Speculation over the nominee for the next President of the European Commission has been rife in newspapers, media and the blogosphere. In the face of such uncertainty, it might be reassuring to believe that, as Mattias Kumm asserts, there is an actual legal duty to appoint a particular candidate. No such luck. If there was to be legal certainty, then the authors of the treaty could quite easily have provided that clarity, including by institutionalising the Spitzenkandidat concept in the treaties. They did no such thing. Instead what they did was mandate institutional deliberation over the nominee under a penalty default of a European Parliament veto. Far from the legal architecture creating a duty to appoint a particular candidate, it creates the conditions for deliberation over (a) what the recent elections to the EP mean (itself a matter for political debate and contestation) and (b) how to translate complex and sometimes contradictory political messages into the programme of the next European Commission and its President. This interpretation requires some elaboration.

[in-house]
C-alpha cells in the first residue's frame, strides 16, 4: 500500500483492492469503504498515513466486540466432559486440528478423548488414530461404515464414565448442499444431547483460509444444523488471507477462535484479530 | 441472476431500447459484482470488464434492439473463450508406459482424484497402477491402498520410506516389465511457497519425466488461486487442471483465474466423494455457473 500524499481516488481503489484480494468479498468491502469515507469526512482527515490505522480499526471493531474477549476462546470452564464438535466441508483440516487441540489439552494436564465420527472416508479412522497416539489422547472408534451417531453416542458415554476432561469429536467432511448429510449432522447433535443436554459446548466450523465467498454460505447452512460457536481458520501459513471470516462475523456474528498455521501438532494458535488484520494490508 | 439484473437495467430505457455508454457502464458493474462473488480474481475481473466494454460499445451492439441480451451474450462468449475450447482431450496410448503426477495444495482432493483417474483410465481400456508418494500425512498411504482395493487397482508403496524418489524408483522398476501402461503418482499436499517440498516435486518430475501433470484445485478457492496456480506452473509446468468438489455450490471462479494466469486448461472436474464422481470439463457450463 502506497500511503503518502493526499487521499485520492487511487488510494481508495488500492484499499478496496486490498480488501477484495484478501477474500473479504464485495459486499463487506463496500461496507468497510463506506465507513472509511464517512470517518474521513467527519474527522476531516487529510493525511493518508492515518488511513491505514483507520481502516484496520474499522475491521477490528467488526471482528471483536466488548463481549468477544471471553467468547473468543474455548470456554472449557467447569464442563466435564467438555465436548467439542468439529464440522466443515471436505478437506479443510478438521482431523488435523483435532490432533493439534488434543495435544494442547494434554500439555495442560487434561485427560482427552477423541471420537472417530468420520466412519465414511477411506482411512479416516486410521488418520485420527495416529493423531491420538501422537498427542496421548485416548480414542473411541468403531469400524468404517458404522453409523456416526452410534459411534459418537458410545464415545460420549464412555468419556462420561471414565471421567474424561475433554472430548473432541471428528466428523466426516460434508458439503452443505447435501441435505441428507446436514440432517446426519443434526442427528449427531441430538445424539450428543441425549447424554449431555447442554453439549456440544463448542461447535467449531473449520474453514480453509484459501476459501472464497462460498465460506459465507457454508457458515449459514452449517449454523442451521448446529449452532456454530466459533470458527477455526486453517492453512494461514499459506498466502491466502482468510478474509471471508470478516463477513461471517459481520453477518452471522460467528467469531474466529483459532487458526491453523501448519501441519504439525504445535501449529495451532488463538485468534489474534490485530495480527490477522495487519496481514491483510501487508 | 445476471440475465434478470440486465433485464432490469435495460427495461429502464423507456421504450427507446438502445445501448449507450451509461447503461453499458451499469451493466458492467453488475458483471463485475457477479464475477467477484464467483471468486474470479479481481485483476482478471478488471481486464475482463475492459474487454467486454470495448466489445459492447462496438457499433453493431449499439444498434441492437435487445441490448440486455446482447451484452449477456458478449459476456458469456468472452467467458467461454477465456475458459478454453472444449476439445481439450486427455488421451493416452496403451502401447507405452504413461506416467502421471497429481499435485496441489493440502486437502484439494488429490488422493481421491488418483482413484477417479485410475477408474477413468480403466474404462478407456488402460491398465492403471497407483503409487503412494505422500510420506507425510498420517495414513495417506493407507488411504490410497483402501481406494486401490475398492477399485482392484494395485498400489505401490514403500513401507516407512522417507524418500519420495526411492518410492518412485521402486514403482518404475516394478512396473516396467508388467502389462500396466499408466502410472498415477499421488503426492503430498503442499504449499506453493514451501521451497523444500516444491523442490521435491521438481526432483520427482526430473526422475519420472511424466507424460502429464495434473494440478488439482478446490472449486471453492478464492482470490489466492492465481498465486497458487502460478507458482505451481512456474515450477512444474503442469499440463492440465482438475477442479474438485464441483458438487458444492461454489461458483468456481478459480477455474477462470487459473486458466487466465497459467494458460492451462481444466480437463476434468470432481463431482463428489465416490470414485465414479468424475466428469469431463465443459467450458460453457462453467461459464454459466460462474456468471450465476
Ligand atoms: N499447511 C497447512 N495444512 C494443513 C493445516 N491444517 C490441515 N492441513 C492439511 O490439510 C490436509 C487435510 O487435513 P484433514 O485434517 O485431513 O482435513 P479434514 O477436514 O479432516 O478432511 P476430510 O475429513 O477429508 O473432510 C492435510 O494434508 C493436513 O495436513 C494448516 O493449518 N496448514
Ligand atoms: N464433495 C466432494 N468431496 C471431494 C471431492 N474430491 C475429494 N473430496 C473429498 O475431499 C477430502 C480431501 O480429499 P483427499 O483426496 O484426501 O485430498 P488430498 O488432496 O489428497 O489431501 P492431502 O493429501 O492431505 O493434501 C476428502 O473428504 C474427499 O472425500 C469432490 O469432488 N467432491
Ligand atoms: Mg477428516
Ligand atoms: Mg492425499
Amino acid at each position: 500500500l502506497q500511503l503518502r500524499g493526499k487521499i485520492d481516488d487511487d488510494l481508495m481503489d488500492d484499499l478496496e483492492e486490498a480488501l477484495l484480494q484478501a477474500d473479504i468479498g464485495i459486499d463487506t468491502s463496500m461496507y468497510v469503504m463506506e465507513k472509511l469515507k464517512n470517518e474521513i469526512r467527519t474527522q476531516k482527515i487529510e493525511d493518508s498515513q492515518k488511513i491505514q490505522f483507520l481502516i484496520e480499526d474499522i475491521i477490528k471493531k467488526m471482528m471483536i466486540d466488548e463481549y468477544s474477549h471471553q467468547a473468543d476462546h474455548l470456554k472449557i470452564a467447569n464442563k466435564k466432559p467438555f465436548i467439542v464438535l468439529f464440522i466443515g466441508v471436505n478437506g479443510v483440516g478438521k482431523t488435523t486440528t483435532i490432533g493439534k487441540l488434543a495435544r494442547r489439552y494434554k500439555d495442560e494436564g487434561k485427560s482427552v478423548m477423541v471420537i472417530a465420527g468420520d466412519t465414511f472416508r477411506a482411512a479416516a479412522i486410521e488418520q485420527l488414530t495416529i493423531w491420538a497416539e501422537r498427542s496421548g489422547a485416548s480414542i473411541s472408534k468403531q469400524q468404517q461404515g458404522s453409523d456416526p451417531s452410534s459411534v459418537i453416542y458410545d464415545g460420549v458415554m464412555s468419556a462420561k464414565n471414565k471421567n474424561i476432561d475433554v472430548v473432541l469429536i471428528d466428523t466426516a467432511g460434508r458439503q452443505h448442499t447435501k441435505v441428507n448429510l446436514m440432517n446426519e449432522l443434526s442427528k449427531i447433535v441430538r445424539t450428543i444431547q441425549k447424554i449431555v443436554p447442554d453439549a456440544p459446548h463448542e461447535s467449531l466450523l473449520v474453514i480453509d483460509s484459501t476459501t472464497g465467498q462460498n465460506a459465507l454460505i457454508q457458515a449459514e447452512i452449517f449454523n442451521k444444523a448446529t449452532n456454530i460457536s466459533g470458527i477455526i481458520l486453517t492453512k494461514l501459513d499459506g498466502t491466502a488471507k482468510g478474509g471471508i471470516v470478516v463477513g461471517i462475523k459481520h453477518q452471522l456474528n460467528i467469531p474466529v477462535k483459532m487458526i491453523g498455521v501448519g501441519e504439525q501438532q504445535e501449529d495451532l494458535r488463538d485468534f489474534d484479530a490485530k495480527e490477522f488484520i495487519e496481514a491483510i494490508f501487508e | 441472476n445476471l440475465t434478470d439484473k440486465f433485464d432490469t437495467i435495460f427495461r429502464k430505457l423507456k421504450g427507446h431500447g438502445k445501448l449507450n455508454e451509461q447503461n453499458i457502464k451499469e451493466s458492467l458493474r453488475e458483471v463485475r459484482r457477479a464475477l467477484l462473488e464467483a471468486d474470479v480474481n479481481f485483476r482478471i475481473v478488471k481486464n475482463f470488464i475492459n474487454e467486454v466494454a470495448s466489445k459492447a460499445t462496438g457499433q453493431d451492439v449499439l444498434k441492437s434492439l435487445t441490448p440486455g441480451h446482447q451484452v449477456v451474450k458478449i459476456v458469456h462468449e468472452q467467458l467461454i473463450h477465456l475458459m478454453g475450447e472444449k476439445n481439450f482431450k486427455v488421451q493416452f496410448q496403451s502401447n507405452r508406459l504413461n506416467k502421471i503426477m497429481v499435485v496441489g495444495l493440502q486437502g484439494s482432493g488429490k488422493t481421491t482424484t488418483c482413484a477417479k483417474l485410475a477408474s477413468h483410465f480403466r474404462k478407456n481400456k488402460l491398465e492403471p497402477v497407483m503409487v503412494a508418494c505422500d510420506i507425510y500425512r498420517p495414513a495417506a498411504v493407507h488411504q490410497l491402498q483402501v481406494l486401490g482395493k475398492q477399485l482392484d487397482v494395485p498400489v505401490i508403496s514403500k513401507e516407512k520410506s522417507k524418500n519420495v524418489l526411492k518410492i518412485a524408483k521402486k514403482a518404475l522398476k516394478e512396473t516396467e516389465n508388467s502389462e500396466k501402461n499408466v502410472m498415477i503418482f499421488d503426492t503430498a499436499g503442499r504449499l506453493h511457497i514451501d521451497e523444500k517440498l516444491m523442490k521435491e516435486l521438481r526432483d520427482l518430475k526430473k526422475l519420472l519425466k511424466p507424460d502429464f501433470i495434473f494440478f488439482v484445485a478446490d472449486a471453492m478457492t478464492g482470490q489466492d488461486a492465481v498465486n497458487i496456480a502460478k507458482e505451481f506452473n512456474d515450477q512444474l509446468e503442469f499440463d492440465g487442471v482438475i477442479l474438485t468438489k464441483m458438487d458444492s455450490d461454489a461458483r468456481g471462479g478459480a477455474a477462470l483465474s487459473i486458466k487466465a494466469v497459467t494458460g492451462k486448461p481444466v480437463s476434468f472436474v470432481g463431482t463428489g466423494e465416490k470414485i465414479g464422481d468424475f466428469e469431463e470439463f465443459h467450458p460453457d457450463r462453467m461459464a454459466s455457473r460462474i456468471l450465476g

Kumm’s argument appropriately seeks to marry together the text of the treaties with where the EU is now in political and democratic terms. Let’s start with what the treaties do – and importantly – do not say. Article 17(7) TEU states:
Taking into account the elections to the European Parliament and after having held the appropriate consultations, the European Council, acting by a qualified majority, shall propose to the European Parliament a candidate for President of the Commission.This candidate shall be elected by the European Parliament by a majority of its component members.
If the candidate so nominated does not command a majority then within one month the European Council shall propose another nominee ...Zum vollständigen Artikel